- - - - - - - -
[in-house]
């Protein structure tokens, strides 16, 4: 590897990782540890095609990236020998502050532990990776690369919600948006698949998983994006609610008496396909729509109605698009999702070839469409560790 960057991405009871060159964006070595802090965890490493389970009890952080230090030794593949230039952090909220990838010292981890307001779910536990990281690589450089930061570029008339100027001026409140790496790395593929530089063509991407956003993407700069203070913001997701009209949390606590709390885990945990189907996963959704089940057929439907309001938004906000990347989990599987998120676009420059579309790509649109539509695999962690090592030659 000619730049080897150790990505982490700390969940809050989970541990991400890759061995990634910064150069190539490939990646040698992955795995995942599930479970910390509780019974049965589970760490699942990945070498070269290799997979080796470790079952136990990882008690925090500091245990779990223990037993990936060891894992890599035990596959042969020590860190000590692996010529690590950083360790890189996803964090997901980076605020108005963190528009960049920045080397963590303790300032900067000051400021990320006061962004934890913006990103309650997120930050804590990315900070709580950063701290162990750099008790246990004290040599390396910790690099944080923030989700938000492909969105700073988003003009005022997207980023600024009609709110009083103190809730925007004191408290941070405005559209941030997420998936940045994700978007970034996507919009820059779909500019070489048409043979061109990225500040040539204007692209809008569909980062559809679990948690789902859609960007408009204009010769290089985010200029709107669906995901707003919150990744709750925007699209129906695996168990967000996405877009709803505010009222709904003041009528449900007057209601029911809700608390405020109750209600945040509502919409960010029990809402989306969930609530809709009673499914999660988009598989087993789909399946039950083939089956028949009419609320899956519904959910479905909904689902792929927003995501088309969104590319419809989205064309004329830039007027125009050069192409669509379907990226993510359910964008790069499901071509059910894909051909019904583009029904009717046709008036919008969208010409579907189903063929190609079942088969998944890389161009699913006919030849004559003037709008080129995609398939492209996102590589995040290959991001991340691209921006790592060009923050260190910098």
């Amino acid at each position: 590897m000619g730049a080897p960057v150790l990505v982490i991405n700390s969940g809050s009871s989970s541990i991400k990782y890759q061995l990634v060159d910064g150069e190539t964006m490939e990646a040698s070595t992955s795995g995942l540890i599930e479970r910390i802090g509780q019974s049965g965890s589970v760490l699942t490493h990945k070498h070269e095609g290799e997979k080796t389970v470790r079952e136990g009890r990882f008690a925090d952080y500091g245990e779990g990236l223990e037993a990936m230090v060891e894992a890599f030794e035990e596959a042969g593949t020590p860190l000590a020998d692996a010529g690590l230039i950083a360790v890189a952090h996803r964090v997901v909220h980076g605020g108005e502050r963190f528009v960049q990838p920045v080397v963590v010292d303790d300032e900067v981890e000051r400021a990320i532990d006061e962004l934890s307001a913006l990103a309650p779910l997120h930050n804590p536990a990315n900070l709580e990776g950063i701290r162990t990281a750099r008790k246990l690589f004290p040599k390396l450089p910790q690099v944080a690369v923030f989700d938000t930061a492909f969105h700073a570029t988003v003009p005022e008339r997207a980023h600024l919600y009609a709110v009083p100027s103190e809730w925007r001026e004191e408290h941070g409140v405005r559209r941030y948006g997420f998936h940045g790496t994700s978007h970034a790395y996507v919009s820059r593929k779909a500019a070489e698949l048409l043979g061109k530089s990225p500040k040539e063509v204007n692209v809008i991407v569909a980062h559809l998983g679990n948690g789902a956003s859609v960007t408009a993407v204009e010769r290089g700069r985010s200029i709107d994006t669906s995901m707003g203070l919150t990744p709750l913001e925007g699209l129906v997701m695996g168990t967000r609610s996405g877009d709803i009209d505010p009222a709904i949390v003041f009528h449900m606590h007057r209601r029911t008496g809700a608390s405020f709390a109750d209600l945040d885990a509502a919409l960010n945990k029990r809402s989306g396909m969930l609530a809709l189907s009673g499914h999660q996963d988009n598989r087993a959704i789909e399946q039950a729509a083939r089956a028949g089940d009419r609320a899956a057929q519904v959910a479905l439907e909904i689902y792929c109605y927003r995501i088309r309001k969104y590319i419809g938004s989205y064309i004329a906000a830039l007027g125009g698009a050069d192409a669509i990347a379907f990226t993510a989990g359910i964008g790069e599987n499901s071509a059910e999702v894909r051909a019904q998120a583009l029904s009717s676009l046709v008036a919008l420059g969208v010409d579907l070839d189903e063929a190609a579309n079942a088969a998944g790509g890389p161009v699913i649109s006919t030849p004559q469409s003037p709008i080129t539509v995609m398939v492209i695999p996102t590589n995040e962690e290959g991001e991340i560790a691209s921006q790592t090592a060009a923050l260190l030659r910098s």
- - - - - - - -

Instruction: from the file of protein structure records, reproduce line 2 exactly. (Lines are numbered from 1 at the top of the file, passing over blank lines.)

């Protein structure tokens, strides 16, 4: 590897990782540890095609990236020998502050532990990776690369919600948006698949998983994006609610008496396909729509109605698009999702070839469409560790 960057991405009871060159964006070595802090965890490493389970009890952080230090030794593949230039952090909220990838010292981890307001779910536990990281690589450089930061570029008339100027001026409140790496790395593929530089063509991407956003993407700069203070913001997701009209949390606590709390885990945990189907996963959704089940057929439907309001938004906000990347989990599987998120676009420059579309790509649109539509695999962690090592030659 000619730049080897150790990505982490700390969940809050989970541990991400890759061995990634910064150069190539490939990646040698992955795995995942599930479970910390509780019974049965589970760490699942990945070498070269290799997979080796470790079952136990990882008690925090500091245990779990223990037993990936060891894992890599035990596959042969020590860190000590692996010529690590950083360790890189996803964090997901980076605020108005963190528009960049920045080397963590303790300032900067000051400021990320006061962004934890913006990103309650997120930050804590990315900070709580950063701290162990750099008790246990004290040599390396910790690099944080923030989700938000492909969105700073988003003009005022997207980023600024009609709110009083103190809730925007004191408290941070405005559209941030997420998936940045994700978007970034996507919009820059779909500019070489048409043979061109990225500040040539204007692209809008569909980062559809679990948690789902859609960007408009204009010769290089985010200029709107669906995901707003919150990744709750925007699209129906695996168990967000996405877009709803505010009222709904003041009528449900007057209601029911809700608390405020109750209600945040509502919409960010029990809402989306969930609530809709009673499914999660988009598989087993789909399946039950083939089956028949009419609320899956519904959910479905909904689902792929927003995501088309969104590319419809989205064309004329830039007027125009050069192409669509379907990226993510359910964008790069499901071509059910894909051909019904583009029904009717046709008036919008969208010409579907189903063929190609079942088969998944890389161009699913006919030849004559003037709008080129995609398939492209996102590589995040290959991001991340691209921006790592060009923050260190910098």